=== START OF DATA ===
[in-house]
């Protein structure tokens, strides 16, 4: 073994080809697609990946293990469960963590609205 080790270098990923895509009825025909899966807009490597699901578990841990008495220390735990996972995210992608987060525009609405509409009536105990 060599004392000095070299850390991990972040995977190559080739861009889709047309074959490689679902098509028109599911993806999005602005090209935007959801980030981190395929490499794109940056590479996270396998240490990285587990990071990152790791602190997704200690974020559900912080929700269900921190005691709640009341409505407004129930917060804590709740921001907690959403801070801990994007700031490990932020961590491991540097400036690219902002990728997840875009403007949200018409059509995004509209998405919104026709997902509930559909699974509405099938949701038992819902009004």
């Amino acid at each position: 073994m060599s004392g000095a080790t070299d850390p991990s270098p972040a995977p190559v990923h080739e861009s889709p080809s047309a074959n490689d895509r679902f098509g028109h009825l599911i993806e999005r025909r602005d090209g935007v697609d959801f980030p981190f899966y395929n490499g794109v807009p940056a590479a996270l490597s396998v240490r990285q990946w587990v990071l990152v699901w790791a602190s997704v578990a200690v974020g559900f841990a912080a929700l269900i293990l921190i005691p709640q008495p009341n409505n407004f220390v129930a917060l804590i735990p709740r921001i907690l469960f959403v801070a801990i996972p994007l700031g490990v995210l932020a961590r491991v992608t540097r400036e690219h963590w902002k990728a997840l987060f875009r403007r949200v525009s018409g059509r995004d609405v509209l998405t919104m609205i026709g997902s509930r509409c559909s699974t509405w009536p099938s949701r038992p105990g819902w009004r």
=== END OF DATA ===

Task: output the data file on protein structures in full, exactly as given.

[in-house]
């Protein structure tokens, strides 16, 4: 073994080809697609990946293990469960963590609205 080790270098990923895509009825025909899966807009490597699901578990841990008495220390735990996972995210992608987060525009609405509409009536105990 060599004392000095070299850390991990972040995977190559080739861009889709047309074959490689679902098509028109599911993806999005602005090209935007959801980030981190395929490499794109940056590479996270396998240490990285587990990071990152790791602190997704200690974020559900912080929700269900921190005691709640009341409505407004129930917060804590709740921001907690959403801070801990994007700031490990932020961590491991540097400036690219902002990728997840875009403007949200018409059509995004509209998405919104026709997902509930559909699974509405099938949701038992819902009004």
């Amino acid at each position: 073994m060599s004392g000095a080790t070299d850390p991990s270098p972040a995977p190559v990923h080739e861009s889709p080809s047309a074959n490689d895509r679902f098509g028109h009825l599911i993806e999005r025909r602005d090209g935007v697609d959801f980030p981190f899966y395929n490499g794109v807009p940056a590479a996270l490597s396998v240490r990285q990946w587990v990071l990152v699901w790791a602190s997704v578990a200690v974020g559900f841990a912080a929700l269900i293990l921190i005691p709640q008495p009341n409505n407004f220390v129930a917060l804590i735990p709740r921001i907690l469960f959403v801070a801990i996972p994007l700031g490990v995210l932020a961590r491991v992608t540097r400036e690219h963590w902002k990728a997840l987060f875009r403007r949200v525009s018409g059509r995004d609405v509209l998405t919104m609205i026709g997902s509930r509409c559909s699974t509405w009536p099938s949701r038992p105990g819902w009004r």